Thursday, June 10, 2004

Are the days of overproduction behind us? The US Bureau of Labor Statistics recent release on import and export prices suggests it may have settled down for a long winter's nap. But don't start confidently poking that slumbering bear just yet.

Over the last 12 months import prices into the US have risen a whopping 7.0%. Granted a great deal of that is petroleum prices, up 43.9%. But non-petroleum import prices are up 3.0% y-o-y, much of that due to the global price surge for non-petroleum industrial supplies and materials, up 14.7% annually.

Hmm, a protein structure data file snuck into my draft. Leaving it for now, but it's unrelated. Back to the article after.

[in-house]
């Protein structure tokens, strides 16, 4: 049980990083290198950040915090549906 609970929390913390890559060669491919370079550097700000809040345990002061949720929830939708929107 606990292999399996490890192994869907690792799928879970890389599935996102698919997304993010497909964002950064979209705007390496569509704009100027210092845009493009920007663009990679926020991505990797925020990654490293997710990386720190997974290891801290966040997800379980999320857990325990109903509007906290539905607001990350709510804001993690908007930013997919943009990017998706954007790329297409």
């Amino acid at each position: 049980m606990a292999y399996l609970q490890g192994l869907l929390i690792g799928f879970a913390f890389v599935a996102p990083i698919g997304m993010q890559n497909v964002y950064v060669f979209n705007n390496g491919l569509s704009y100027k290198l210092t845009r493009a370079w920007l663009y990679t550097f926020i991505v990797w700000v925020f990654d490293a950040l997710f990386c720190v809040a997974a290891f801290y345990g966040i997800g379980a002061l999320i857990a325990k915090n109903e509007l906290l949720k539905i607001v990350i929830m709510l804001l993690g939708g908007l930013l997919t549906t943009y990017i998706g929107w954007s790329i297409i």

But once we get away from raw materials and into manufactured goods, global overproduction looks just as prominent as ever. Annual import prices for capital goods are actually falling, down 1.0%. Prices on nondurable manufactured consumer goods are up a mere 1.1%, auto sector imports up just 1.3%, and on durable manufactured consumer goods minus autos, price stability over the year.

Despite the global scramble over raw materials, overproduction is still the underlying game being played.

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